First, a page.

Libraries must continue to collect and protect knowledge, and, as a society entering the internet age, it is essential that we continue to fund them.  Toronto’s public library system is one of the most important long-term investments our city can make. And it is our librarians who serve as custodians to protect our history and inform our aspirations.

 

 

Follow Sarah on Twitter at @ThomsonTO.

Follow Women’s Post on Twitter at @WomensPost.

 

Women of the week: Susan Wright

Susan Wright has helped hundreds of people stay the course over the last 15 years.

As a life coach and founder of Wright Momentum, she has worked with entrepreneurs, organizations and a handful of creative professionals enthused about making significant changes in their lives.

“It’s really cool when you get to light somebody’s fire,” says Wright. “They get that spark. They get the focus to stay steady.”

Before Wright started coaching and consulting she worked as a recreation therapist in a clinical environment, helping people to effectively cope with an illness or disease. She enjoyed working with people, but realized she wanted to focus her energy on performance, professional and personal development. She also wanted to integrate it with her health and wellness background.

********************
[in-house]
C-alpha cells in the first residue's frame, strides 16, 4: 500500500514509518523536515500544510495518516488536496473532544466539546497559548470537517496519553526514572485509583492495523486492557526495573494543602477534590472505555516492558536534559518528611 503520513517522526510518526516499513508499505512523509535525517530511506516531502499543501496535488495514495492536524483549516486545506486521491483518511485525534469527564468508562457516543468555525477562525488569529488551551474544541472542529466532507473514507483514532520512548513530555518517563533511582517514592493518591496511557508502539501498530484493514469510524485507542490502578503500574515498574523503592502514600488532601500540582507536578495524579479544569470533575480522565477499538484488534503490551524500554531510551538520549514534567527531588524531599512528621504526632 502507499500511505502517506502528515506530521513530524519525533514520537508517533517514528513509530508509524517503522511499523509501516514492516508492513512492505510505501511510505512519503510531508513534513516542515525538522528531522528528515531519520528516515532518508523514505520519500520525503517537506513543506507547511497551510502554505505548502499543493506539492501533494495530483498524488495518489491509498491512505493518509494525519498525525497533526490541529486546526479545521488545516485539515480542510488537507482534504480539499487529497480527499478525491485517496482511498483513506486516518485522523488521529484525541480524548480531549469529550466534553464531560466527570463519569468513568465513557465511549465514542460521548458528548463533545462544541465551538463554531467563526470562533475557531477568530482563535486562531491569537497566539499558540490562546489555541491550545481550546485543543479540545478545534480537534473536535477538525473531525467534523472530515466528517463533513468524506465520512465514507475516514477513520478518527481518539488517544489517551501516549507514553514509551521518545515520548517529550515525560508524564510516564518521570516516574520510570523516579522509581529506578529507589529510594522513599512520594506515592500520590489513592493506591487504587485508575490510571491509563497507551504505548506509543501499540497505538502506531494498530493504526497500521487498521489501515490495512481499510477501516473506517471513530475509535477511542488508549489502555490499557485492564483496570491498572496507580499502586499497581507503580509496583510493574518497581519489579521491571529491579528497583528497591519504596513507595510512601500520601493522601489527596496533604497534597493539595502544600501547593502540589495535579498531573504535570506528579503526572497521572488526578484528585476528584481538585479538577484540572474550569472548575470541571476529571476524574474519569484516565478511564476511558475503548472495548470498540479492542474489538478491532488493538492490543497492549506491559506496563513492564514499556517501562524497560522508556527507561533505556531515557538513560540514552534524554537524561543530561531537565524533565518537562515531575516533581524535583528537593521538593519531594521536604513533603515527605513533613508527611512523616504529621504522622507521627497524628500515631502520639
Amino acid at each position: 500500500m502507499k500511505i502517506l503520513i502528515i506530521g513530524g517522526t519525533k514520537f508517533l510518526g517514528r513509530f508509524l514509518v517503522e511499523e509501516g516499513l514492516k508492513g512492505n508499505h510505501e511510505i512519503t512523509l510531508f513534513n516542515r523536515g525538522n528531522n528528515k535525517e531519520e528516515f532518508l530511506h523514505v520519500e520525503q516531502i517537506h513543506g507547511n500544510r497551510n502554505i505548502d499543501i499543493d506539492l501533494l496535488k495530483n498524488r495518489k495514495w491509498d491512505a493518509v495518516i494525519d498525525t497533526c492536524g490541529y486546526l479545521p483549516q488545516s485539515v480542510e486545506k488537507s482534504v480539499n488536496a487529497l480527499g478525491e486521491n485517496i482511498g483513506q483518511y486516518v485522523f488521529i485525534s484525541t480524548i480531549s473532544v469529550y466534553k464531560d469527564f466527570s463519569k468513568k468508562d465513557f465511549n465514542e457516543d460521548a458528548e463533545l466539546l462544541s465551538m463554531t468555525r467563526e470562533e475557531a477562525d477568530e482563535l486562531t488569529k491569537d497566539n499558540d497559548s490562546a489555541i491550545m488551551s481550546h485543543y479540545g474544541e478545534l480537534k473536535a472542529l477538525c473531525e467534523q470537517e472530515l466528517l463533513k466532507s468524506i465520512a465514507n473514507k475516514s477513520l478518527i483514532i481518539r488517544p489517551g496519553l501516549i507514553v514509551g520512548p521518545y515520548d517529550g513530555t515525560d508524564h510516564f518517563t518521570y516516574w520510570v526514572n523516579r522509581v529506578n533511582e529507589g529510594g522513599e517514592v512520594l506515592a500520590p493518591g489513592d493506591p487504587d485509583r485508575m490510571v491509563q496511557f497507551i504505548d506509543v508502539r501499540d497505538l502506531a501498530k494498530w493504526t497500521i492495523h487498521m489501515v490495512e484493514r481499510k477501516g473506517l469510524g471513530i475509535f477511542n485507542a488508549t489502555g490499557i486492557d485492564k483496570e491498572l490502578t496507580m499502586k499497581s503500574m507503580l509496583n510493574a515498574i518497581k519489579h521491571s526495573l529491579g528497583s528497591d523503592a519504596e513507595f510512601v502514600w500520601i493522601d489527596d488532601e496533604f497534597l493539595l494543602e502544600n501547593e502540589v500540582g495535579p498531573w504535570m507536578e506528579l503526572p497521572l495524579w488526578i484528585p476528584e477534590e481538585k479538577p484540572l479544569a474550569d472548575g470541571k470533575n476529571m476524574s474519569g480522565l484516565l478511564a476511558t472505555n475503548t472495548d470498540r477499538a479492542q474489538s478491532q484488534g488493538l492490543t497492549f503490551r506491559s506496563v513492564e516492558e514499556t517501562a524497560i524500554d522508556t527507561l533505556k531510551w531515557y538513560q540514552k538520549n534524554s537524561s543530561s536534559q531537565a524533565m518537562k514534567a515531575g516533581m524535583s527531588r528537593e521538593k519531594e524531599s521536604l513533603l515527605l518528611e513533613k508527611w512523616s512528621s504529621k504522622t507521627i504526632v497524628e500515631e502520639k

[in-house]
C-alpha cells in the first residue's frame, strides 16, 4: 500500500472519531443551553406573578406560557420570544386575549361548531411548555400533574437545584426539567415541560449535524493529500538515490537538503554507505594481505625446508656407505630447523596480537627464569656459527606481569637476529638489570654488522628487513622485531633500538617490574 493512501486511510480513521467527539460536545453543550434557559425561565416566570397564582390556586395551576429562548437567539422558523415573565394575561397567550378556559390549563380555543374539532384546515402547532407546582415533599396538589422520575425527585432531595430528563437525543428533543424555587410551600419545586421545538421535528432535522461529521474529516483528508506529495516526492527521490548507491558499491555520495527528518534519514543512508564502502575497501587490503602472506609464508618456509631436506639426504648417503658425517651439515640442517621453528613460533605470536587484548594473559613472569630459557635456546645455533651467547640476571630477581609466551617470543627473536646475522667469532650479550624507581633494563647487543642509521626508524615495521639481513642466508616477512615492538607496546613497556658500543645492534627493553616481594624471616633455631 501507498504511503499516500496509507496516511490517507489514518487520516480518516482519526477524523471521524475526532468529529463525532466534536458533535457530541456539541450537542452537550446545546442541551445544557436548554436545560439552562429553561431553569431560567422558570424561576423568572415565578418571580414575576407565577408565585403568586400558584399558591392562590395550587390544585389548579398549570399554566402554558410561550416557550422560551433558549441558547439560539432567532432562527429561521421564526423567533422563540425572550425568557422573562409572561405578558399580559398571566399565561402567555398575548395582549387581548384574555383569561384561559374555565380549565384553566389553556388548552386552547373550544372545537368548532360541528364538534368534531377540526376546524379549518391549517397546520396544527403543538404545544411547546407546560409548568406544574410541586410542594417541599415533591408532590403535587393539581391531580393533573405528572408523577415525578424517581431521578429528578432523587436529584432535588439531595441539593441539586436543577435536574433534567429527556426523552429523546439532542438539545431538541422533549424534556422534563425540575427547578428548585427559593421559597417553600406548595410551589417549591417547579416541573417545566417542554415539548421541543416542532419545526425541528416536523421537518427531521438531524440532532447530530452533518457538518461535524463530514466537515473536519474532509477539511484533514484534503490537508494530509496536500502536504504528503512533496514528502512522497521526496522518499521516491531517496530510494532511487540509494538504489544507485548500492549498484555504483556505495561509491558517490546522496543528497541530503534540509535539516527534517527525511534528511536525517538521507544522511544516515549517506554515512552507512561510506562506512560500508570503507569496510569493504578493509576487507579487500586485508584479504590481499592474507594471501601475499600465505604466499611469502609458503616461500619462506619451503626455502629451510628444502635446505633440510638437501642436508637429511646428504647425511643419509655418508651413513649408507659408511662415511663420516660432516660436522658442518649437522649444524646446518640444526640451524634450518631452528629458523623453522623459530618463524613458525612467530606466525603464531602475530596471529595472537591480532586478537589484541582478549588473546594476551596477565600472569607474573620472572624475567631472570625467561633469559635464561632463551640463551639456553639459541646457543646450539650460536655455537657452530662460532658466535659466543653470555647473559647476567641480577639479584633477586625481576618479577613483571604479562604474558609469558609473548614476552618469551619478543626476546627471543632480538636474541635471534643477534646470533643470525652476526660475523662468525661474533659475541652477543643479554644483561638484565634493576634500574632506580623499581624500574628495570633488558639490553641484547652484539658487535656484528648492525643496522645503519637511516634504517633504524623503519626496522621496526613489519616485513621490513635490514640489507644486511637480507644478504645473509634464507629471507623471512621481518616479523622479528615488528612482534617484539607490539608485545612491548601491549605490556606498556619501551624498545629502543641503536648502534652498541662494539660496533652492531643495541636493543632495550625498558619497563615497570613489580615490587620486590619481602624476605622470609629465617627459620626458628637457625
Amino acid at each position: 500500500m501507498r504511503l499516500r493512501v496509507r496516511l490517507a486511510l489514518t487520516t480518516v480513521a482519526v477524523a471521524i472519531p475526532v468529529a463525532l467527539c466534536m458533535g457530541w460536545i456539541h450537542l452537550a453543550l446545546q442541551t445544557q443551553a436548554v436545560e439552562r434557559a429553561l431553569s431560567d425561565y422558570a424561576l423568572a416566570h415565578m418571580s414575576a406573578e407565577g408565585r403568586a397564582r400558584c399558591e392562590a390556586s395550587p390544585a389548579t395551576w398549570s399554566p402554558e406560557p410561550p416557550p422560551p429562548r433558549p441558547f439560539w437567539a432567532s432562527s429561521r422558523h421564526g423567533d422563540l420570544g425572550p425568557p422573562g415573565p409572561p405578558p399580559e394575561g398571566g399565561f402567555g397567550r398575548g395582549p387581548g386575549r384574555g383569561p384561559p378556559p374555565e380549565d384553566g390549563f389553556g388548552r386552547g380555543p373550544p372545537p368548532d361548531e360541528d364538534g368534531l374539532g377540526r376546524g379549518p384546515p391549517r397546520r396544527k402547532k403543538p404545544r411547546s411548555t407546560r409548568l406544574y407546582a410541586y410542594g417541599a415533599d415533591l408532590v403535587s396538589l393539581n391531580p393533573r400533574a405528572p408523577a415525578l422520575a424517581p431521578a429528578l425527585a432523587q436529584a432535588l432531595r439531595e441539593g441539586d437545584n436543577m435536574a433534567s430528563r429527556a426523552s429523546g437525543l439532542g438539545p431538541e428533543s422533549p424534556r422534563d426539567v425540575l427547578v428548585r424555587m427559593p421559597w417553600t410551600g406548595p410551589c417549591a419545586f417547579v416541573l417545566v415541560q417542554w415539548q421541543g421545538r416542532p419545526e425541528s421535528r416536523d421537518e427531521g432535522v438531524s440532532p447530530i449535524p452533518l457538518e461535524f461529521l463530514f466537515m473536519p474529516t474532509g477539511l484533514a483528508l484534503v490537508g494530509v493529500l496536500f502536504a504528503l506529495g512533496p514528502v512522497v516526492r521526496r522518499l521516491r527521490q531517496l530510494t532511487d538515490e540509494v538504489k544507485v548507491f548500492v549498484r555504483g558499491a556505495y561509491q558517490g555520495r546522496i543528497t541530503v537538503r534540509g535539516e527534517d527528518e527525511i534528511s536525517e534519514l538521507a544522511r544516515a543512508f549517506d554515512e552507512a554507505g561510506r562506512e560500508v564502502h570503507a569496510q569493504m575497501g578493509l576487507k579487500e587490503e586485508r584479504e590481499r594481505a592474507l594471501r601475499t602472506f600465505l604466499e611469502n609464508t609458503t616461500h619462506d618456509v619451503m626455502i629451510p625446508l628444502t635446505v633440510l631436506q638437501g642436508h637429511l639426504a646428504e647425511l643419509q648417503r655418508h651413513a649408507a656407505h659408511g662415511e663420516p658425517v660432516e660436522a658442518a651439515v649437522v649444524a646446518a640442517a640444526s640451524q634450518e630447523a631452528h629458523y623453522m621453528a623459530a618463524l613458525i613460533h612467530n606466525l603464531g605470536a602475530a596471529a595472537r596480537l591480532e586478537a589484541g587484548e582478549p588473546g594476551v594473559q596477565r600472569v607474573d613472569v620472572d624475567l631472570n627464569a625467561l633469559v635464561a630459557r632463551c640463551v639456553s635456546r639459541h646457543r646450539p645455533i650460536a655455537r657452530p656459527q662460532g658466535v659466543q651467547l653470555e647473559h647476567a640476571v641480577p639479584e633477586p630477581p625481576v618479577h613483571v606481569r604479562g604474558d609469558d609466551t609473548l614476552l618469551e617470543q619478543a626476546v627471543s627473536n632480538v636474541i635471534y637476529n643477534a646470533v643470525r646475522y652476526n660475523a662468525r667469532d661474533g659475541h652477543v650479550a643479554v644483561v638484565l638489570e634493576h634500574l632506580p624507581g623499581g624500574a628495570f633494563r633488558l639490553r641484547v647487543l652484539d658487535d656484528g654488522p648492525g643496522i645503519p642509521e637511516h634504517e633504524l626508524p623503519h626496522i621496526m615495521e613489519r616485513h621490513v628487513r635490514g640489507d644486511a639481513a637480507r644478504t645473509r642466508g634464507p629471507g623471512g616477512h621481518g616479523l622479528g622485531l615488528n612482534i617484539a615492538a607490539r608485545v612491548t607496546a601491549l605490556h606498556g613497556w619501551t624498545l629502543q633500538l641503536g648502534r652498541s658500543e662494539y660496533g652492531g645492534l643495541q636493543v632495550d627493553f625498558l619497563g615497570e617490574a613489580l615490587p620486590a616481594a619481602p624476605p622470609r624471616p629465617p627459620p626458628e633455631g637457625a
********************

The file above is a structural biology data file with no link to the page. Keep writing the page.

“I tend to know when I’m ready for change and I knew that my career would take me only so far,” she says. “So there was a ceiling with what I was doing. I had already challenged myself in that area [and] felt fully confident and proficient at what I was doing. I knew that to take myself to the next level, to the next step, I would need to expand my horizons.”

Wright started seeking information about coaching when it was an emerging profession and information about it wasn’t easily accessible. She discovered a number of coaches and was coached herself. She then went on to be certified through the Adler School in Toronto, one of the first few students to go through the coaching program.

“For me it’s a personal philosophy,” she says. “Everybody has the potential, it’s just figuring out how do we tap into that.”

Wright’s approach is very holistic. She takes into consideration the various facets of a person’s life, discovering how they interact in their relationships and what’s important to them.